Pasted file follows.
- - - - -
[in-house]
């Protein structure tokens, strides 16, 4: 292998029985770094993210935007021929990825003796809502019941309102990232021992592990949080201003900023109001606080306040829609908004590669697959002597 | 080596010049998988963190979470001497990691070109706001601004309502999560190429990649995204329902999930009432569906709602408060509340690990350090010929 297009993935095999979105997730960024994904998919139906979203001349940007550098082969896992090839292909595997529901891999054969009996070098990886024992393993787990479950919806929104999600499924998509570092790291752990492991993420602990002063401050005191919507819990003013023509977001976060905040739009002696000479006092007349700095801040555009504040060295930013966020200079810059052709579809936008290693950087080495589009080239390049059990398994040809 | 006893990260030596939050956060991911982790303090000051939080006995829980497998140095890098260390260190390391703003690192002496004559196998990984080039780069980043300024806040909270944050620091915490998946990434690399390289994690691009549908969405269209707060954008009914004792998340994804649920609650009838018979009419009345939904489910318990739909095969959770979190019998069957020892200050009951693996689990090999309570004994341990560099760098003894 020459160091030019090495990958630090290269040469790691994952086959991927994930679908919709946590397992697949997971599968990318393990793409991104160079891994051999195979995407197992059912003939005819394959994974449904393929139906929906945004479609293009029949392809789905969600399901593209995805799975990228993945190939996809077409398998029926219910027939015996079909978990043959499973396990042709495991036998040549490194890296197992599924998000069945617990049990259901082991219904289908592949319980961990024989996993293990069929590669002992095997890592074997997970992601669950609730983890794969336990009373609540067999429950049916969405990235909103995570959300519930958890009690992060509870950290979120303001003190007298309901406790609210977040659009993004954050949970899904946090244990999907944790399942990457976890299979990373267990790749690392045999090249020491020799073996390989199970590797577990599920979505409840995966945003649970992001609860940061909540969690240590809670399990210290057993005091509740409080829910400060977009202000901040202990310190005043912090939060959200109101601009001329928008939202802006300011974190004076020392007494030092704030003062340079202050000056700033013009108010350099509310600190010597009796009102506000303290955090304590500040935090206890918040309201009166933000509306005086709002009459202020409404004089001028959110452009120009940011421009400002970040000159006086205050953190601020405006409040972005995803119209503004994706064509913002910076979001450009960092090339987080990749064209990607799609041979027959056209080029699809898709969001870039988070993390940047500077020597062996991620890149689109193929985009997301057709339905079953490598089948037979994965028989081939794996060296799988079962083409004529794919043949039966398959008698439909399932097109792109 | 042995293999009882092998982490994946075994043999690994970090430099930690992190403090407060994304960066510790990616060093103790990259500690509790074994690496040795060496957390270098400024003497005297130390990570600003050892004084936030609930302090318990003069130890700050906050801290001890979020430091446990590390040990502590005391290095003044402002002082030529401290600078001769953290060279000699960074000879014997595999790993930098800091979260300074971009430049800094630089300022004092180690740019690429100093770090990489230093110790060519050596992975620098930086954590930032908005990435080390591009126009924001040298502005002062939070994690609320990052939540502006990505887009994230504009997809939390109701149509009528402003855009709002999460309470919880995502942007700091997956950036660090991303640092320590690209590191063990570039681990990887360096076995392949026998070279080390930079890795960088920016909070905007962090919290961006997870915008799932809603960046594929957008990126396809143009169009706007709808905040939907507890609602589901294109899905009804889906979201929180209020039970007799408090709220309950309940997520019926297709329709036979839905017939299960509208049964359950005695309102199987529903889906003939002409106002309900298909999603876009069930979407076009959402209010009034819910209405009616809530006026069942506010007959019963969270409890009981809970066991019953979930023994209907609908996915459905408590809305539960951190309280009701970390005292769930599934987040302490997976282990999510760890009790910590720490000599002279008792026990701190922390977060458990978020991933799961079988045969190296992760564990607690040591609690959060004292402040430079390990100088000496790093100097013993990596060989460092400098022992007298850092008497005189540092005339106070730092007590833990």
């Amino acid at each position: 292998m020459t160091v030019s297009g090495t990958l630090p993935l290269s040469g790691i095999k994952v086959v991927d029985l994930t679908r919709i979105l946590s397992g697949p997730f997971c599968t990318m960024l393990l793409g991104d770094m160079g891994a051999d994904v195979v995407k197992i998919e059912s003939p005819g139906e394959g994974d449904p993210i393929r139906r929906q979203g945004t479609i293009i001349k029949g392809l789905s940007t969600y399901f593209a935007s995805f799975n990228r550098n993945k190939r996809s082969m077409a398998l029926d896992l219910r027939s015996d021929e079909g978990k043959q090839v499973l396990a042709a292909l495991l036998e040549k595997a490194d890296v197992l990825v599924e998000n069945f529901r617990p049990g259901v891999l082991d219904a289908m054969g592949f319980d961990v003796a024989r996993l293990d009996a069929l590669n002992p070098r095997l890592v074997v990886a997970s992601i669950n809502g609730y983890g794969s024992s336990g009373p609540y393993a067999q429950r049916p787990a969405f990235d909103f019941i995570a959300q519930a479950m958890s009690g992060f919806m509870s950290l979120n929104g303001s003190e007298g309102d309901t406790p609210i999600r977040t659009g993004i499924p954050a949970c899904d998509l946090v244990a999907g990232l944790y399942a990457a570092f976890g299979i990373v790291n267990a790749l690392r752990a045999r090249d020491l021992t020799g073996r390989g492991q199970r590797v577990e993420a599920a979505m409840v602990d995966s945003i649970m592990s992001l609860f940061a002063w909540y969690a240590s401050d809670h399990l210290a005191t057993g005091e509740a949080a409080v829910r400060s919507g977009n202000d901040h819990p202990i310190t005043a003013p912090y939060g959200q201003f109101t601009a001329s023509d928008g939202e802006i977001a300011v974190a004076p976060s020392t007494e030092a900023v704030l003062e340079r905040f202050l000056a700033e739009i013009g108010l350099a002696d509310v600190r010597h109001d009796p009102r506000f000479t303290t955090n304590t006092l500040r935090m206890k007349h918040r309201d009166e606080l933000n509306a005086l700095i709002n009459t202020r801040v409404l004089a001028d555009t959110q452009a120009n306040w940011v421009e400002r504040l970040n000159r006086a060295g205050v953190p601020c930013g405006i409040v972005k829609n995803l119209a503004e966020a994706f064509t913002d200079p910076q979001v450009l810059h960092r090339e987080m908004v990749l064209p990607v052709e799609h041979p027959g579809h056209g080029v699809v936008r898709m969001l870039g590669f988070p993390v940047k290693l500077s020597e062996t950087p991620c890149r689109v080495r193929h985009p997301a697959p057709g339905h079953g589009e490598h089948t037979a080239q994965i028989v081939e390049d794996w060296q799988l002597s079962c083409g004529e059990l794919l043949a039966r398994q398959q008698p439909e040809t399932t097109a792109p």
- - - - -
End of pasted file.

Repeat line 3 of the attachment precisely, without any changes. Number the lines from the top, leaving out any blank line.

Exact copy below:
């Amino acid at each position: 292998m020459t160091v030019s297009g090495t990958l630090p993935l290269s040469g790691i095999k994952v086959v991927d029985l994930t679908r919709i979105l946590s397992g697949p997730f997971c599968t990318m960024l393990l793409g991104d770094m160079g891994a051999d994904v195979v995407k197992i998919e059912s003939p005819g139906e394959g994974d449904p993210i393929r139906r929906q979203g945004t479609i293009i001349k029949g392809l789905s940007t969600y399901f593209a935007s995805f799975n990228r550098n993945k190939r996809s082969m077409a398998l029926d896992l219910r027939s015996d021929e079909g978990k043959q090839v499973l396990a042709a292909l495991l036998e040549k595997a490194d890296v197992l990825v599924e998000n069945f529901r617990p049990g259901v891999l082991d219904a289908m054969g592949f319980d961990v003796a024989r996993l293990d009996a069929l590669n002992p070098r095997l890592v074997v990886a997970s992601i669950n809502g609730y983890g794969s024992s336990g009373p609540y393993a067999q429950r049916p787990a969405f990235d909103f019941i995570a959300q519930a479950m958890s009690g992060f919806m509870s950290l979120n929104g303001s003190e007298g309102d309901t406790p609210i999600r977040t659009g993004i499924p954050a949970c899904d998509l946090v244990a999907g990232l944790y399942a990457a570092f976890g299979i990373v790291n267990a790749l690392r752990a045999r090249d020491l021992t020799g073996r390989g492991q199970r590797v577990e993420a599920a979505m409840v602990d995966s945003i649970m592990s992001l609860f940061a002063w909540y969690a240590s401050d809670h399990l210290a005191t057993g005091e509740a949080a409080v829910r400060s919507g977009n202000d901040h819990p202990i310190t005043a003013p912090y939060g959200q201003f109101t601009a001329s023509d928008g939202e802006i977001a300011v974190a004076p976060s020392t007494e030092a900023v704030l003062e340079r905040f202050l000056a700033e739009i013009g108010l350099a002696d509310v600190r010597h109001d009796p009102r506000f000479t303290t955090n304590t006092l500040r935090m206890k007349h918040r309201d009166e606080l933000n509306a005086l700095i709002n009459t202020r801040v409404l004089a001028d555009t959110q452009a120009n306040w940011v421009e400002r504040l970040n000159r006086a060295g205050v953190p601020c930013g405006i409040v972005k829609n995803l119209a503004e966020a994706f064509t913002d200079p910076q979001v450009l810059h960092r090339e987080m908004v990749l064209p990607v052709e799609h041979p027959g579809h056209g080029v699809v936008r898709m969001l870039g590669f988070p993390v940047k290693l500077s020597e062996t950087p991620c890149r689109v080495r193929h985009p997301a697959p057709g339905h079953g589009e490598h089948t037979a080239q994965i028989v081939e390049d794996w060296q799988l002597s079962c083409g004529e059990l794919l043949a039966r398994q398959q008698p439909e040809t399932t097109a792109p």